The learned brock_tn said:
For several years I have been intrigued by the degree to which some segments of the modern pagan movement in the United States appear fascinated with the concepts of “elders” and “elderhood.” Given the wide disparity of beliefs and practices within the pagan community in the US, the general lack of organization above the level of the local worship group within the modern pagan movement, and the militant aversion to religious authority manifested by many pagans, it is not immediately obvious (to me, at least,) as to why this subject seems to so seize upon people’s attention. This is especially true when the matter being discussed is, as is often the case in public discussions on this subject, the question of which person or persons ought to be considered to be elders with regard to the modern pagan movement as a whole.I said...
I am interested in hearing people’s thoughts on why this issue seems to come up so regularly. What are the forces or needs that are propelling it to the surface of the collective consciousness? Are there personal agendas involved here? Group agendas? Mass delusions and the madness of crowds? Inquiring minds want to know!
*What are the forces or needs that are propelling it (recognition of elders) to the surface of the collective consciousness?*
I believe that fritterfae covered most of the possible reasons. Kudos! I would only add three.
1) Influence of Mundane Society via "Hierarchy Archetypes"
2) Desire for Justice
3) Recognition of Connection Between Local Worship Groups
Here are the details...
1) Our society is divided into levels of hierarchy. These are evident in the military, police, firemen, business and so on. The traditional family has it's own hierarchy with children, parents, grandparents, and uncles/aunts. The existing major religions have degrees of rank, including "elders". People don't leave their past memories or impressions at the door when they fully embrace the neopagan path. Some neopagan traditions stress family, ancestors and community. This opens the door wide to the embrace of "family style" elders. While all of this may not be completely compatible with local worship group structures, it is a part of societal human nature.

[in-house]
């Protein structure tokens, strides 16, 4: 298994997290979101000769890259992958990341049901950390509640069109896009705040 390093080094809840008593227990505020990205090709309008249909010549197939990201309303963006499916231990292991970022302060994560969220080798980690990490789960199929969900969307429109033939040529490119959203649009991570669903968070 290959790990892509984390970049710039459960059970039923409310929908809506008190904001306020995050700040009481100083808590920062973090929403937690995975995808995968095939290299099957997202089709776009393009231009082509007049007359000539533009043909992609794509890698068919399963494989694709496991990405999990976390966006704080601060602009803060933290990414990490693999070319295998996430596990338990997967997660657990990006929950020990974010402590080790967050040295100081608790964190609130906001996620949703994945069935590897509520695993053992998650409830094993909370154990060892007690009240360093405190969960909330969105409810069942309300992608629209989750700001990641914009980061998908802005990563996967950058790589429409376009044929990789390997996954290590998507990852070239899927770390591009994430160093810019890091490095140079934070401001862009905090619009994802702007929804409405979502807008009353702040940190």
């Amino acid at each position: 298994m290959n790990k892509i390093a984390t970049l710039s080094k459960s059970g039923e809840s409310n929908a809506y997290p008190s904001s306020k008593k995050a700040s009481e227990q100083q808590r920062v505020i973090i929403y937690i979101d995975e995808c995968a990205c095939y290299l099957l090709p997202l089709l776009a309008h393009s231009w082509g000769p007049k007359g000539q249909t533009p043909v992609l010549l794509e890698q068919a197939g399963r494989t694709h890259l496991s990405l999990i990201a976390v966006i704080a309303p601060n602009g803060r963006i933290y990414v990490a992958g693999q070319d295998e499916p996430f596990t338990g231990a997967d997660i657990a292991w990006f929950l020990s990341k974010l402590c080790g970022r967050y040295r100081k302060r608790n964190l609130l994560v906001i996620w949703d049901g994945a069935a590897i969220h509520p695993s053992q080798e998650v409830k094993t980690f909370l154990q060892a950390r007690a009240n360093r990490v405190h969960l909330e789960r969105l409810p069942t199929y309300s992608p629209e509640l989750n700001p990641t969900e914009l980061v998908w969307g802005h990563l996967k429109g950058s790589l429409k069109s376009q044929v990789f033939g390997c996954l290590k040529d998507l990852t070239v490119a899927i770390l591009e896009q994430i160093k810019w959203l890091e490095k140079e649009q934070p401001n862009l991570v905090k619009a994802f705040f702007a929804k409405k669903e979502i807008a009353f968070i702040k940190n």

2) Bad stuff does happen in local worship groups. It is life. The general lack of a organization above the level of the local worship group does not completely exclude some loose acknowledgment of authority, wisdom or institutional knowledge. Those with perceived injury seek outside remedy, and perhaps, restitution. Sometimes people just want a sanity check to see if what they are experiencing is properly part of a larger tradition. An elder or group of elders is sought out to provide support in response. Those seeking help ask "who is an elder" or attempt to identify one(s) on their own.
3) A local area or region can have many local worship groups. It is human nature to seek connections with like-minded people. It is not practical, or even desirable, to automatically grant full “rights” of a priest or teacher when they interact with another local worship group. The label of "elder" is a good one for recognizing the established local ranking as people interact on a larger scale.
*Are there personal agendas involved here?*
Life is a personal event. Those who call themselves elders or recognize others as elders do so with their own agendas. As long as this is permitted by the tradition(s) involved, the propelling of elders is legitimately the individual's prerogative.
Franklin D. Roosevelt did "stuff" the Supreme Court with judicial elders in order to shift political power. Witch Wars have happened in the past. Perhaps there have been artificially created groups of "elders" with a political Craft goal in mind. Just as the common man on the street had little to do with Franklin's actions, individual neopagans should have little to do with the political maneuverings of agenda motivated groups.
*Mass delusions and the madness of crowds?*
Mob psychology is a interesting topic all by itself. Mobs are either created or led by firebrands. Can an "elder" motivate a crowd of people to action? Sure. The traditional local worship group could be swayed into a form of mob action by force of an internal personality. With that said, those outside of the affected worship group can recognize the results, disregarding the outside affluence of the self-made "elder".